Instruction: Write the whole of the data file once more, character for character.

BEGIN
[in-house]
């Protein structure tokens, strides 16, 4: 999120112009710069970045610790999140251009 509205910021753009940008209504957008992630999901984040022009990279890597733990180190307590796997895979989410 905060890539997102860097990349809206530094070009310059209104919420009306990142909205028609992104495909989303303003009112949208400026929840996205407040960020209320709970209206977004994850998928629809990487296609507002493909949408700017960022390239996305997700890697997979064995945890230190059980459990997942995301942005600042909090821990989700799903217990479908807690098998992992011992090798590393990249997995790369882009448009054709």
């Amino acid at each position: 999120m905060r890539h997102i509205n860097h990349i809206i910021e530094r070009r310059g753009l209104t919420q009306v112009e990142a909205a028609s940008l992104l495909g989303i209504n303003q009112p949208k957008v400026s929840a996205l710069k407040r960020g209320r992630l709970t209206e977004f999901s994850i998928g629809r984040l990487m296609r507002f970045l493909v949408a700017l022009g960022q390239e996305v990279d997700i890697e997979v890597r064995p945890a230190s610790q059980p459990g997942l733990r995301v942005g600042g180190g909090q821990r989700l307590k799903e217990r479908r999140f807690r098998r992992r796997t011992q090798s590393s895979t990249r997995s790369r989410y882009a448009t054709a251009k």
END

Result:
[in-house]
């Protein structure tokens, strides 16, 4: 999120112009710069970045610790999140251009 509205910021753009940008209504957008992630999901984040022009990279890597733990180190307590796997895979989410 905060890539997102860097990349809206530094070009310059209104919420009306990142909205028609992104495909989303303003009112949208400026929840996205407040960020209320709970209206977004994850998928629809990487296609507002493909949408700017960022390239996305997700890697997979064995945890230190059980459990997942995301942005600042909090821990989700799903217990479908807690098998992992011992090798590393990249997995790369882009448009054709």
């Amino acid at each position: 999120m905060r890539h997102i509205n860097h990349i809206i910021e530094r070009r310059g753009l209104t919420q009306v112009e990142a909205a028609s940008l992104l495909g989303i209504n303003q009112p949208k957008v400026s929840a996205l710069k407040r960020g209320r992630l709970t209206e977004f999901s994850i998928g629809r984040l990487m296609r507002f970045l493909v949408a700017l022009g960022q390239e996305v990279d997700i890697e997979v890597r064995p945890a230190s610790q059980p459990g997942l733990r995301v942005g600042g180190g909090q821990r989700l307590k799903e217990r479908r999140f807690r098998r992992r796997t011992q090798s590393s895979t990249r997995s790369r989410y882009a448009t054709a251009k």